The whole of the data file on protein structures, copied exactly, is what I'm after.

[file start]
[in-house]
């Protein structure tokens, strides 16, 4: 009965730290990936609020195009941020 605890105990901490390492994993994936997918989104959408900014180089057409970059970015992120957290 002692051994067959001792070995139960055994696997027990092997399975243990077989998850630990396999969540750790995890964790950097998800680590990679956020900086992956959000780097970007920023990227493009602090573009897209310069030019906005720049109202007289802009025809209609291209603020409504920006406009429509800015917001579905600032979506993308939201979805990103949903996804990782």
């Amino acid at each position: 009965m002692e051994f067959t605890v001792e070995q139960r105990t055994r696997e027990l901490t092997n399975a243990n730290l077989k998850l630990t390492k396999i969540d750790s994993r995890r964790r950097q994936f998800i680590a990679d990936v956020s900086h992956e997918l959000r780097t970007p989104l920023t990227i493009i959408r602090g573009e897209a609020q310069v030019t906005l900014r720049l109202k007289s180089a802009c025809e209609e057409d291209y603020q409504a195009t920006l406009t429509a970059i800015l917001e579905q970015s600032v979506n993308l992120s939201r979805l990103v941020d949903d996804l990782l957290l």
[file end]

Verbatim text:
[in-house]
């Protein structure tokens, strides 16, 4: 009965730290990936609020195009941020 605890105990901490390492994993994936997918989104959408900014180089057409970059970015992120957290 002692051994067959001792070995139960055994696997027990092997399975243990077989998850630990396999969540750790995890964790950097998800680590990679956020900086992956959000780097970007920023990227493009602090573009897209310069030019906005720049109202007289802009025809209609291209603020409504920006406009429509800015917001579905600032979506993308939201979805990103949903996804990782």
């Amino acid at each position: 009965m002692e051994f067959t605890v001792e070995q139960r105990t055994r696997e027990l901490t092997n399975a243990n730290l077989k998850l630990t390492k396999i969540d750790s994993r995890r964790r950097q994936f998800i680590a990679d990936v956020s900086h992956e997918l959000r780097t970007p989104l920023t990227i493009i959408r602090g573009e897209a609020q310069v030019t906005l900014r720049l109202k007289s180089a802009c025809e209609e057409d291209y603020q409504a195009t920006l406009t429509a970059i800015l917001e579905q970015s600032v979506n993308l992120s939201r979805l990103v941020d949903d996804l990782l957290l």